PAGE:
A Hennepin County district judge ordered Minnesota’s top mental-health official to testify Monday on why state psychiatric hospitals are refusing to admit three men who have diagnoses of severe mental illnesses, instead leaving them to languish in Hennepin County jail.

The hearing also surfaced ongoing tension between the state Department of Human Services (DHS) and the Hennepin County Sheriff.

Last week, Judge Elizabeth Cutter ruled that the three men must be committed to treatment facilities operated by DHS. Minnesota law requires the state admit them within 48 hours of a judge’s commitment order for prompt treatment.

On Monday morning, when DHS had still failed to take them, Cutter called Commissioner Emily Piper into an emergency hearing to explain why.

In court, Piper testified that the state has run out of room in the facilities that would normally take these patients — and they already are over capacity from what’s considered safe for other patients and staff.

“We are trying as hard as we can to accept the highest number of patients we can every day,” Piper told the judge. “It’s not for lack of trying.”

Piper attributed the problem to an increase in commitments from jails. In 2014, judges ordered 113 of commitments of patients that must be transferred in 48 hours, according to DHS data.

Last year that number hit 167. As of June 5, there have been 86, with seven more pending, the data show.

Cutter gave DHS a week to submit a memo to the court with further explanation, but said she didn’t want to give the court’s stamp of approval to a failure on the part of DHS to comply with state law.

Attorneys for the patients testified their clients are likely to get worse if they stay in jail; one said her client was suffering from delusions and didn’t know he was in jail.

“The bottom line is, there are three individuals who have been court ordered to treatment … and they are in a correctional facility and they are likely to [mentally deteriorate],” Cutter said.

Cutter ordered DHS to provide updates every 24 hours on the patients.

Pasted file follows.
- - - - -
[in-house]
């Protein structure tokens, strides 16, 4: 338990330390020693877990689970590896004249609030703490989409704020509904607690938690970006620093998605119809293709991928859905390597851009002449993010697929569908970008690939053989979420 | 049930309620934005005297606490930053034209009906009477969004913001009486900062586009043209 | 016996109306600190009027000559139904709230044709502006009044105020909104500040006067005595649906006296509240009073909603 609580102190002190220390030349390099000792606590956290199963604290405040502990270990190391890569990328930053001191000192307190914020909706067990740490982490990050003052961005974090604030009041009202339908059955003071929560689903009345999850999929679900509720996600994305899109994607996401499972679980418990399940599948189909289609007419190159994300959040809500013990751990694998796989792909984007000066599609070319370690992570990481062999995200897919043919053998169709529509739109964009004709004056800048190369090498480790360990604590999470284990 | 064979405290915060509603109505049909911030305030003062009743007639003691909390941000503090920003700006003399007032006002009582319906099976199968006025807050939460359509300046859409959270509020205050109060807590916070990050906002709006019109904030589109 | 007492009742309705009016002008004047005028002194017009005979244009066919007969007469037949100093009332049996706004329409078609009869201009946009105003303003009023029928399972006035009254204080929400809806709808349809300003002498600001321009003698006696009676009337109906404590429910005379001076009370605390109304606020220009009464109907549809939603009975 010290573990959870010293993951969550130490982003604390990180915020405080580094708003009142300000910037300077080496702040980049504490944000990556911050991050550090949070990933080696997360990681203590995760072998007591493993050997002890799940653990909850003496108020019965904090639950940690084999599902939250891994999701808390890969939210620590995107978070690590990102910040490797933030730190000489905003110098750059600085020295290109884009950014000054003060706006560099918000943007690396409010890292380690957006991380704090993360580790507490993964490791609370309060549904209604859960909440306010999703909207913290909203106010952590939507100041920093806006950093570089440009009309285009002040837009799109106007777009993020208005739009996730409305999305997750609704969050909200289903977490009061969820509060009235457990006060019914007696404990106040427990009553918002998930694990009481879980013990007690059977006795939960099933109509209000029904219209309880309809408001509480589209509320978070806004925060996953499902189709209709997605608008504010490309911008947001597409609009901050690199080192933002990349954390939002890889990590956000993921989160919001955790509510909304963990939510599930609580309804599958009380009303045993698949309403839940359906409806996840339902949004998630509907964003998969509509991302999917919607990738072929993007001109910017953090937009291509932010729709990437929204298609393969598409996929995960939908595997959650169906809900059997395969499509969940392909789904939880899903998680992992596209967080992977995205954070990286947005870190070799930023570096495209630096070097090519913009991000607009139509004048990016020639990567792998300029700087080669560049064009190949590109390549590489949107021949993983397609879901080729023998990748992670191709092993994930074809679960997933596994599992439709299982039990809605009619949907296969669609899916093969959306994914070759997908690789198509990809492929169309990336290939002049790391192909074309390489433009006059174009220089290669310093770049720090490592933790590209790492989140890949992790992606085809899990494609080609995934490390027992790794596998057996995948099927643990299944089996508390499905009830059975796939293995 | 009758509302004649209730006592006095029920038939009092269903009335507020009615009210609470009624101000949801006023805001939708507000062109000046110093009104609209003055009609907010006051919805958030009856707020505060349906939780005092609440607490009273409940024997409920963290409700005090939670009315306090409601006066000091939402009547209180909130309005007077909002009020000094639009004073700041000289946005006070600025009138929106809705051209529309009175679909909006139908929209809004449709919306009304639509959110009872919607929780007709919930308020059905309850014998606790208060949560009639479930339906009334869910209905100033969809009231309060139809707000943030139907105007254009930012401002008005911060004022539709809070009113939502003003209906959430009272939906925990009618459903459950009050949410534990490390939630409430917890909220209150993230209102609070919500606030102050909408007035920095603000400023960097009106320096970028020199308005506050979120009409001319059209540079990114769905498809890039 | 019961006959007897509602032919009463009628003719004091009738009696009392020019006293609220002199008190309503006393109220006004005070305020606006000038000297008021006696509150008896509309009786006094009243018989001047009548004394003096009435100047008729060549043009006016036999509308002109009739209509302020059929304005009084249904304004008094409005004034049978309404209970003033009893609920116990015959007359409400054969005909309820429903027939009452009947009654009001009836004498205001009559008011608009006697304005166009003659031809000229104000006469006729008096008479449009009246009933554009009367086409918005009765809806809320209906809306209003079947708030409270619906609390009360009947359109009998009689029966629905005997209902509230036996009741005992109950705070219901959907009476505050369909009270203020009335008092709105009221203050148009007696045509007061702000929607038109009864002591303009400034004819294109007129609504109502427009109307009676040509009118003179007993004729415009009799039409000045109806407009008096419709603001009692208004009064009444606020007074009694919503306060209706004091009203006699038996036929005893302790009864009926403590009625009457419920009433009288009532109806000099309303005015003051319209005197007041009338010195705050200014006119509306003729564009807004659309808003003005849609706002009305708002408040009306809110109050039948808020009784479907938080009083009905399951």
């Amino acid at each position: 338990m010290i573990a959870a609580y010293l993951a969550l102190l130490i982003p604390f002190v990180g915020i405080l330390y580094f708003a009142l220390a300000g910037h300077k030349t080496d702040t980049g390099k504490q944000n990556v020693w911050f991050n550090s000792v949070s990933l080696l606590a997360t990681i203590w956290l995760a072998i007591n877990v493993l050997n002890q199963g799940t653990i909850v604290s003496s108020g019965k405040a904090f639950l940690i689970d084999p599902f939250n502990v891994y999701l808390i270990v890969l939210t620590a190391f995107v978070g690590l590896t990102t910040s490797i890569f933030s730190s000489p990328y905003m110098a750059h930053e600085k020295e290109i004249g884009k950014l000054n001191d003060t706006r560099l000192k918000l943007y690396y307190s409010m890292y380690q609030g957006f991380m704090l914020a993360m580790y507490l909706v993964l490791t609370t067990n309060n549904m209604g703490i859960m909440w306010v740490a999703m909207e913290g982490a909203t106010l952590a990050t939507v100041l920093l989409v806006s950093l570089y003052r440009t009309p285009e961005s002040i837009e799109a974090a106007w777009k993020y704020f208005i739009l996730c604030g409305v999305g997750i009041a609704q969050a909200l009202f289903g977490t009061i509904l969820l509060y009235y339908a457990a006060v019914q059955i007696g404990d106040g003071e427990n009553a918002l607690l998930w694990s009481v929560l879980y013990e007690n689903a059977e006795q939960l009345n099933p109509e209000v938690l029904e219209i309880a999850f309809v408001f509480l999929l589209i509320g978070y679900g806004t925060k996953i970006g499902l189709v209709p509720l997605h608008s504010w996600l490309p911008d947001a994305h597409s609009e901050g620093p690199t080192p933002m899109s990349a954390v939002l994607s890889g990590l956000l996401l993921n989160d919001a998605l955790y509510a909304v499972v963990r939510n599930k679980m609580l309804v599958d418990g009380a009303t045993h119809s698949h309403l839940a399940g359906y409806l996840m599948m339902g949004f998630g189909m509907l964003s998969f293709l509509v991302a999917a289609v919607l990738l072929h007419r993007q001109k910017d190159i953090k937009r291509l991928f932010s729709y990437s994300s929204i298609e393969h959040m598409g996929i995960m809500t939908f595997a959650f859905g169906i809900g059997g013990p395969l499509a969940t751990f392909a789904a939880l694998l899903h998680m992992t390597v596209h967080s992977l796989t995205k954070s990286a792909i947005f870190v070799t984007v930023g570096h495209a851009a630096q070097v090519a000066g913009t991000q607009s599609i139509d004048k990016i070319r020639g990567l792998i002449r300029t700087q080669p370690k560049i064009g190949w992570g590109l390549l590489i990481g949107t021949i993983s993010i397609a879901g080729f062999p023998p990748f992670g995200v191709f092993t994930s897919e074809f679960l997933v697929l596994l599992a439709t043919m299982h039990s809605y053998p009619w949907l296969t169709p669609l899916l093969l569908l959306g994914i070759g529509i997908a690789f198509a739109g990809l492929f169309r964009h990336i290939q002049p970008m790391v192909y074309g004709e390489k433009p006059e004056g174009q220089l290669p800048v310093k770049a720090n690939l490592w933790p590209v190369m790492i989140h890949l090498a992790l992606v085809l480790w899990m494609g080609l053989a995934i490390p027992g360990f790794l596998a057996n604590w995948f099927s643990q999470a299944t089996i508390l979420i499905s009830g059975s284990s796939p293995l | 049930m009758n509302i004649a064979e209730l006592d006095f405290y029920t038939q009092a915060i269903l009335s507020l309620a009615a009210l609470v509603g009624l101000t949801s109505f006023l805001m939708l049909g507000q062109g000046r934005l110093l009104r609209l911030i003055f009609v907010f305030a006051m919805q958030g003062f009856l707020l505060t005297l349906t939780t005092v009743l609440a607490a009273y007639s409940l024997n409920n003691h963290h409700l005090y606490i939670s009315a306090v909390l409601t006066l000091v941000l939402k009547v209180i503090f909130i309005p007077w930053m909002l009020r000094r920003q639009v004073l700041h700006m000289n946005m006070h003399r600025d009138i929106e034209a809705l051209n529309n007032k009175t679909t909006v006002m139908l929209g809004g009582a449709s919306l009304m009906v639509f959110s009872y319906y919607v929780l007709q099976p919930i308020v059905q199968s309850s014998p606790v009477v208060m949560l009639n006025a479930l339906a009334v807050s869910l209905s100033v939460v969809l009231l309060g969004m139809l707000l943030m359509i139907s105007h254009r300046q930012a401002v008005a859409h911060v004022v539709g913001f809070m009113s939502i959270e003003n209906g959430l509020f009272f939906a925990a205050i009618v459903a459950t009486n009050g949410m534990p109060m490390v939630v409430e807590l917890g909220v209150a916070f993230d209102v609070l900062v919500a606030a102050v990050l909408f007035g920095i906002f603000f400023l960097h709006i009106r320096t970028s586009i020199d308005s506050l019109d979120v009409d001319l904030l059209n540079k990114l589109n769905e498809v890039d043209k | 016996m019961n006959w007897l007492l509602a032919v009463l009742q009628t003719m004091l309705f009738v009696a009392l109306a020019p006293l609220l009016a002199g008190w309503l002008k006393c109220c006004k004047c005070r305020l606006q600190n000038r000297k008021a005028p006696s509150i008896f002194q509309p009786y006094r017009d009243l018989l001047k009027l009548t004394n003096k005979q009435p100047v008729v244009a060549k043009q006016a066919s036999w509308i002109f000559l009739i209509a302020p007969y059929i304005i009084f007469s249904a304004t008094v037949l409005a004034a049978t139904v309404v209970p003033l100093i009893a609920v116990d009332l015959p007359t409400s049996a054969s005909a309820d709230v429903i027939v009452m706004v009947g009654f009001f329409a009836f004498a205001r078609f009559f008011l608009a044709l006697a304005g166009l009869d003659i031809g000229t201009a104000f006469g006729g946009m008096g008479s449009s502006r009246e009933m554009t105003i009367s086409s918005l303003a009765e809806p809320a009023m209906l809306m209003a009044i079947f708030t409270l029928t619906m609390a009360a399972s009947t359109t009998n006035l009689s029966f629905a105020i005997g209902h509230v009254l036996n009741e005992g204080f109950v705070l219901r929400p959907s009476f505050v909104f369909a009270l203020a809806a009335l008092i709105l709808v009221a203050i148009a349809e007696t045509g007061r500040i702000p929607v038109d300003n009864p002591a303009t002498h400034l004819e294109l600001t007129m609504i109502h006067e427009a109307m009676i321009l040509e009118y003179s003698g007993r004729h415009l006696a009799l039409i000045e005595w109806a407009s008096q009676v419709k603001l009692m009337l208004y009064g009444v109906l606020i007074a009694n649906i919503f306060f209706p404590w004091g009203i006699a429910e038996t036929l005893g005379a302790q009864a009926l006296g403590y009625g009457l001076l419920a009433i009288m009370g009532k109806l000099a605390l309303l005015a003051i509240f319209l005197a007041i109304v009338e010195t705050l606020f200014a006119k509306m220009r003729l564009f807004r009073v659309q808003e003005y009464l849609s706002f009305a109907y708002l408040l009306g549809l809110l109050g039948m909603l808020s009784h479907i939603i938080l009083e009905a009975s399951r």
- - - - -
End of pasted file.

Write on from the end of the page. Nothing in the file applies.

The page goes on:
Last Wednesday, after DHS officials said they had no room for another patient, county deputies ignored them and dropped a patient off anyway.

Deputies attempted to transport three more patients on Saturday and Sunday, each of whom had been jailed longer than the 48-hour time limit, but were turned away, and records show they are back in jail.

Sheriff Rich Stanek, who has been outspoken for years on the perils of warehousing mentally ill people in jails, said the Hennepin County Public Safety Facility has also been operating over capacity recently.

But beyond jail space, he said he has no legal authority to hold offenders after a judge has ordered them into mental health treatment.

“It’s a judge’s order,” said Stanek. “It’s my job as a county sheriff to enforce the orders of the court. Not deny them. Not work around them. Not ignore them. Which is why I did not.”

Piper told the court it was “the first time I’ve ever had a sheriff forcibly admit a patient.”

In an interview afterward, Piper said she called Stanek last week and “expressed my concern” over deputies ignoring DHS staff and transporting the patients.

“One thing is certain: I can’t have the same challenges happening over and over where 87 counties have 87 sheriffs dropping people off and leaving them at our hospitals over our objections,” she said. “And Sheriff Stanek knows that.”